Lexington Herald-Leader (KY)
August 7, 2006
Author: Richard Day
I've been racking my brain, but I can't remember the last time I hid money in the freezer.
That's what U.S. Rep. William Jefferson, D-La., did.Court documents say Jefferson accepted bribes to help a Kentucky-based company obtain government contracts -- economic development's ugly side, I guess. The FBI followed the money to the congressman's freezer, and Jefferson cried "legislative immunity." Did the FBI have a right to conduct a warranted search of the congressman's office?
In a rare, yet unfortunate, act of bipartisan unity, Democratic and Republican lawmakers went berserk, complaining that they should be immune from searches by the executive branch.Jefferson called it "an outrageous intrusion in the separation of powers between the executive and legislative branches of government."
In a recent ABC News poll, 86 percent of Americans disagreed.
Privileges granted to Kentucky legislators -- such as Republican Senate President David Williams and Democratic Speaker of the House Jody Richards -- under Kentucky's Constitution are identical to those for members of the Congress.And like Jefferson, Williams and Richards want to reinvent the definition of legislative immunity.
Fortunately for us, the Kentucky Supreme Court recently ruled on the issue in Baker vs. Fletcher.The court illustrated the intent of the law, citing the English Bill of Rights and James Wilson, a Pennsylvania delegate to the Constitutional Convention who said, "In order to enable and encourage a representative of the publick to discharge his publick trust with firmness and success, it is indispensably necessary, that he should enjoy the fullest liberty of speech, and that he should be protected from the resentment of every one, however powerful, to whom the exercise of that liberty may occasion offense."
Virginia's experience with legislative immunity is instructive.
In 1660, Virginia Delegate Nathaniel Bacon was arrested by the royal governor as he traveled to the House of Burgesses to vote in opposition to the governor's wishes. Clearly, in such instances, legislative immunity is vital.
Unfortunately, in recent years Virginia lawmakers have used legislative immunity as a dodge. The Virginian-Pilot reported that state troopers were powerless to stop legislators from "driving as fast as they pleased on county roads outside Richmond."One delegate claimed immunity while he continued to use his radar detector, which is illegal in Virginia. Still another delegate claimed immunity as a defense against an indecent-exposure charge. Clearly, in such cases, legislative immunity is a coverup.
In a Kentucky case, Council for Better Education vs. Williams, Williams and Richards have not been deposed for almost a year now. They are claiming legislative immunity.
CBE vs. Williams questions whether the General Assembly has met its constitutional obligation to public education. The Supreme Court has already made clear in Rose vs. Council for Better Education that the General Assembly is solely responsible for maintaining an efficient system of schools and providing adequate resources to reach its rather ambitious goals.But the Council for Better Education, a collection of nearly all of the state's school districts, has filed suit asserting that the legislature has not met its constitutional mandate.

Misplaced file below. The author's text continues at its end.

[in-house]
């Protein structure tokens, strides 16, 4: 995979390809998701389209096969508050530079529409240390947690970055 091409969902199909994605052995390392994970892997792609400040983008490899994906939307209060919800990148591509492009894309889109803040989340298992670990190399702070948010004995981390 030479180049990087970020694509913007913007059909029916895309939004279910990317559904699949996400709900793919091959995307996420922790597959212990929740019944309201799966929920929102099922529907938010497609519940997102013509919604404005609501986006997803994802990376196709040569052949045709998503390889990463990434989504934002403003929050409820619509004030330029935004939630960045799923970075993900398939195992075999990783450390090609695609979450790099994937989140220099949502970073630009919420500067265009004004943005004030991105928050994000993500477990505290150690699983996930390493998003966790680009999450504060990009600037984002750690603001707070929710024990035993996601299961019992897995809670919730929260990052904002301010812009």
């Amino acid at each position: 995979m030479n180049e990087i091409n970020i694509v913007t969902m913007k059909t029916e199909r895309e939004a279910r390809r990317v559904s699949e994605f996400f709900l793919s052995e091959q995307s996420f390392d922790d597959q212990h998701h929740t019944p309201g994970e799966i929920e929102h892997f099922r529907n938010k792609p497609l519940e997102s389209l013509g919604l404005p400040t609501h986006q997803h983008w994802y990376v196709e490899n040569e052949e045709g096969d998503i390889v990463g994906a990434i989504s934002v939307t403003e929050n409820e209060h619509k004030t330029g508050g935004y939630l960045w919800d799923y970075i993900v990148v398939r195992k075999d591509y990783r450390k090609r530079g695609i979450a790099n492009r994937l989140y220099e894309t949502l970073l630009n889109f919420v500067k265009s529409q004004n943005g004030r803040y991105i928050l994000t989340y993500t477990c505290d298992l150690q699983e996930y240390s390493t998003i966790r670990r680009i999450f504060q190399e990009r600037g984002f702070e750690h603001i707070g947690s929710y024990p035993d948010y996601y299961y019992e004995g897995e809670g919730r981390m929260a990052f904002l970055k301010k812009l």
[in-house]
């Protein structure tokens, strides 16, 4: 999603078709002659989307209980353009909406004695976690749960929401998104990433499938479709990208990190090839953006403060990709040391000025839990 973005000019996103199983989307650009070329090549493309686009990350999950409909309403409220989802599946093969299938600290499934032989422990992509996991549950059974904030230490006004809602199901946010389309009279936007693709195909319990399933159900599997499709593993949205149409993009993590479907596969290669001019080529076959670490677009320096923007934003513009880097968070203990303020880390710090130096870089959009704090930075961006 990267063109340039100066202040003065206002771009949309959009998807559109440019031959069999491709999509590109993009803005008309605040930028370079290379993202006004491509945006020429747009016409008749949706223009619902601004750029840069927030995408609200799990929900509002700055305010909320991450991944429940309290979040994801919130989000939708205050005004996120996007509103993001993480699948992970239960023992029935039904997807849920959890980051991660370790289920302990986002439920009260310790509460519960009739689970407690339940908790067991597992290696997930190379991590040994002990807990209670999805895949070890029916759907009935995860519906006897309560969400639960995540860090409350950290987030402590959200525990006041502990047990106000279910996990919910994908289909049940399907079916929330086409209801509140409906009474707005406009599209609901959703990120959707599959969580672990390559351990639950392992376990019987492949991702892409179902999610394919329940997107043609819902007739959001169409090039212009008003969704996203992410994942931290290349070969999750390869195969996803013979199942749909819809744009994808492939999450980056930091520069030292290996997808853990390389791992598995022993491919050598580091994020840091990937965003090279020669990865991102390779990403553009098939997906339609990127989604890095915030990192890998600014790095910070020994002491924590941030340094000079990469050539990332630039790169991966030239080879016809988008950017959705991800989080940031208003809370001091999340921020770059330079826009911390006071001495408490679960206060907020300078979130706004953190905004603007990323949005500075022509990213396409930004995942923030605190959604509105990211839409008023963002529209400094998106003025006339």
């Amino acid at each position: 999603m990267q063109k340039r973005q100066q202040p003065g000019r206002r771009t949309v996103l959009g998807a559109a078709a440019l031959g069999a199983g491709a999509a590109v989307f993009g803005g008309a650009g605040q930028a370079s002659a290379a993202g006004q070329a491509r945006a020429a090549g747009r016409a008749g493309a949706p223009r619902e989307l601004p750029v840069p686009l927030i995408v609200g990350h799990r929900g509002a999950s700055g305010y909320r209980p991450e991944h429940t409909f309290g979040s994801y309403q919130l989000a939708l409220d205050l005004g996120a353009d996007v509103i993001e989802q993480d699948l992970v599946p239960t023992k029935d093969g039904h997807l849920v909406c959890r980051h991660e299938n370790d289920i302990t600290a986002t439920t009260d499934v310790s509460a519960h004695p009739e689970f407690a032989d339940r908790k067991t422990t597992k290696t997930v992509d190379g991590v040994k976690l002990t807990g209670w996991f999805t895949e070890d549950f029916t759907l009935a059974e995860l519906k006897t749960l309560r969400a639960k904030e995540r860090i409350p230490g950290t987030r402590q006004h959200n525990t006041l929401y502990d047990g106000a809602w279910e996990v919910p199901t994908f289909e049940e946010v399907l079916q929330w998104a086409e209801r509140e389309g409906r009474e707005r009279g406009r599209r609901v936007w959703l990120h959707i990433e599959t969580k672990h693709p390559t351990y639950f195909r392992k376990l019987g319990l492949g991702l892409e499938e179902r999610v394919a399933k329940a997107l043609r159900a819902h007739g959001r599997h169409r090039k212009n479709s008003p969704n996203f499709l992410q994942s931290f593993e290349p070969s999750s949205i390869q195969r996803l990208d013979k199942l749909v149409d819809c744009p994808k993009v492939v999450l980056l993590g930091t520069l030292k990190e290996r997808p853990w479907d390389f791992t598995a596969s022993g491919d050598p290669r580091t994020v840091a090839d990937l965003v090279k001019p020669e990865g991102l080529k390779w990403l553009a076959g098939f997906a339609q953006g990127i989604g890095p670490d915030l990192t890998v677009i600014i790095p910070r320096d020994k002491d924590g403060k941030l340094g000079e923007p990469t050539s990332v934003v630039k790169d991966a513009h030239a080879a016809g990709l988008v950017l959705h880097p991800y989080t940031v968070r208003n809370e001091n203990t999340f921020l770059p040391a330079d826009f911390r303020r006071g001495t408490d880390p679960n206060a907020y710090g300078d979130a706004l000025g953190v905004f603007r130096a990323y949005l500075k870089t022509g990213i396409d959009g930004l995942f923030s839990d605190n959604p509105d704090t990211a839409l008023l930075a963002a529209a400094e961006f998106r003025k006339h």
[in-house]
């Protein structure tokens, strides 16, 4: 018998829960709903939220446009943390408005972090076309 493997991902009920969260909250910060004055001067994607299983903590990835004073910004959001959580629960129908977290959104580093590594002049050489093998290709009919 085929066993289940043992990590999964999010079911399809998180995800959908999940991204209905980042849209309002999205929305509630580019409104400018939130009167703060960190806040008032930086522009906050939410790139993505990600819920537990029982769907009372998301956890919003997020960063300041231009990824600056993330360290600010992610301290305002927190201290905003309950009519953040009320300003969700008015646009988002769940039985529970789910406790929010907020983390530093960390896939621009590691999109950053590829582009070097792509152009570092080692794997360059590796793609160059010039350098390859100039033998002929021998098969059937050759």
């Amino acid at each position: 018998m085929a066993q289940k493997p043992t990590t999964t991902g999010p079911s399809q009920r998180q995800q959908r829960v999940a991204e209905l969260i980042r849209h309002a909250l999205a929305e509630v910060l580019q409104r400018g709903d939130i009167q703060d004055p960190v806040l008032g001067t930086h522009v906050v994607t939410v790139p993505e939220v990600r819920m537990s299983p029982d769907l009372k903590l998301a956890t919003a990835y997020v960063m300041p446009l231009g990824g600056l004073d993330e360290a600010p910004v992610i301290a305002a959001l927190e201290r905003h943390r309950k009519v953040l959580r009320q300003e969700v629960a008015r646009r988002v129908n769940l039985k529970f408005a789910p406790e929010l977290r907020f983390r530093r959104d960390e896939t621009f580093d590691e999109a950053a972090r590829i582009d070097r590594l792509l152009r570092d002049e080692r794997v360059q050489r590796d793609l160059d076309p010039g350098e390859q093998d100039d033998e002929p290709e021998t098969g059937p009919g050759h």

I understand that legislators should be protected from the resentment of the powerful, but I'm pretty sure that does not include Kentucky's children. There's a legitimate legal question; we need a ruling.
Rather than claiming immunity to protect legislative free-speech rights, Williams and Richards want to clam up. They want to misuse one section of the constitution to keep from having to do what another section requires of them.
We've come to expect this kind of legislative over-reaching from Williams. He's the legislative top dog in a state with a weak Republican governor, a confused opposition and a growing number of "right thinking" judges.Who can forget Williams' infamous assertion that "if 20 people in (the Senate) voted that someone was 30 years old (even though they aren't), no court in the land could overturn that."I can guess where his head is. "King David" has a nice ring to it.
But what is the explanation for Richards? Good stewardship of the public schools ought to be a bedrock principle of the Democratic Party, but I guess not.
The praise Republicans deserve for a 2006 regular session that improved the schools pales when one recalls the previous decade of neglect. And Democrats were largely responsible during most of Kentucky's history; that's a story with more lows than highs.
Clearly, Williams and Richards should not be deposed when the legislature is in session. But they have refused for a long time now, whether the General Assembly was in session or not. Shame on them. It's time to drop the pretense, take the immunity defense out of the freezer and do the people's business.
Caption:- Richard Day of Lexington is a former elementary school principal.
Edition: FinalSection: CommentaryPage: A9
Copyright (c) 2006 Lexington Herald-Leader
Record Number: 0608080135